SKINT and swearing in front of the kids

The recent Channel 4 documentary SKINT, an investigation into poverty in Scunthorpe, has raised once more the age-old issue of bad language in front of children.  In the show the inhabitants of ‘Scunny’ swear relentlessly at all times, with no term taboo. Indeed, Scunthorpe even has a swear word in its name. 

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There is a marvellous scene in which Dean, the man the show has deemed the most intelligent of those it documents, is interviewed about his difficult life by the narrator Ralph Ineson, who emphasizes his northern working-class accent. Whilst Dean is talking, a youth stands in the background, carefully carving the word FUCK into the whitewashed wall of his own home. 

Viewers of the show – the much more bourgeois Channel 4 documentary watchers – have reacted predictably, with one we asked saying they are ‘utterly shocked’ by the language used in front of children. But what is behind this shock?

The question we tend to ask is ‘why?’ Why do they swear in front of the kids? Why write FUCK on your own wall? Sometimes one hears the retort ‘why not?’ and usually the argument is heard that it is only our repressed politeness, a hangover from the 19th century, which wants to taboo swearing.  But this is completely uninteresting.  

What is really interesting is the way that what we cannot understand or attribute a cause to is dismissed as ‘meaningless.’  As we did with the riots of 2011 across the UK, the swearing is dismissed, ‘why all this needless swearing’ ‘why all this pointless violence.’ We can ignore it, because there is ‘no reason’ for it. 

Karl Marx writes of the oppressed and excluded class that: ‘They cannot represent themselves; they must be represented. Their representative must appear simultaneously as their master [and as a] power which protects them from the other classes and send them rain and sunshine from above.’  The comment, made in 1852, captures the ideology of SKINT perfectly.  The class of Ralph Ineson, of the Channel 4 documentary, ‘speaks for’ the inhabitants of Scunthorpe (which it sees as a class), who would otherwise be unable to articulate themselves.  This ‘speaking for’ is a mastery and control, under the guise of help and protection, pretending to save the inhabitants of Scunthorpe from the more judgmental classes, giving them a ‘fair’ and ‘balanced’ representation.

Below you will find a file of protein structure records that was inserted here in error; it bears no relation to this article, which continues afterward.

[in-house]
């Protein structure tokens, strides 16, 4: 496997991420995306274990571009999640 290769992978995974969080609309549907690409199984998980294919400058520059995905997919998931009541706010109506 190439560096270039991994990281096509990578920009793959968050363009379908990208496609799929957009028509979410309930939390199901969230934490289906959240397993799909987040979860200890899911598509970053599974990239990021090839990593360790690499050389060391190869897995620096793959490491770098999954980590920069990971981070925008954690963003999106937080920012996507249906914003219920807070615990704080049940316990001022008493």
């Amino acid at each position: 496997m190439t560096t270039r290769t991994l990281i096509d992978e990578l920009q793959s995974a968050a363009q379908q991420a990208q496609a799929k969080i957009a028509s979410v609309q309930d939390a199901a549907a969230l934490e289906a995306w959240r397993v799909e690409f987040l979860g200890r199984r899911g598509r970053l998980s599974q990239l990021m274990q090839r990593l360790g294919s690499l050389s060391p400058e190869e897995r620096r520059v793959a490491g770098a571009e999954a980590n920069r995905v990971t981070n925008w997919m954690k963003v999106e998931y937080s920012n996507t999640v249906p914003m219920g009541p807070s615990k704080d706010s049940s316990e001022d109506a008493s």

But it is our treatment of the bits that we do not know how to ‘speak for,’ which cannot be explained, that shows us the real state of play here.  There are actions which we do not have a language to explain. We try give an explanation, that the swearing and the violence occurs because people ‘dont know’ how to articulate themselves, seeing as they have been deprived of opportunities etc. If only, we imagine, they could have all been given the opportunities we have had, they would articulate themselves rather than needing us to do so for them. We can help even, to bring them into our language.

But postcolonial theorist Gayatri Spivak, speaking about the quotation from Marx in her famous essay ‘Can the Subaltern Speak?’ explains that we are made to believe that beyond this speaking-for ‘is where oppressed subjects speak, act, and know for themselves.’  We imagine that it would be possible for oppressed subjects to express themselves, given the opportunity.  But what Spivak wants to demonstrate in her work is that this ‘leads to an essentialist, utopian politics.’  We try to hide from ourselves the reality that there is always someone excluded, someone or something outside of representation, instead mistakenly believing that it would be possible for every subject to speak. These acts that we cannot explain, which cannot even be ‘spoken for’ because they do not conform to a position that wants to speak, show us that the truly subaltern is not that which is not allowed to speak for itself, but that which cannot or does not want to take up a position in our system from which to speak. 

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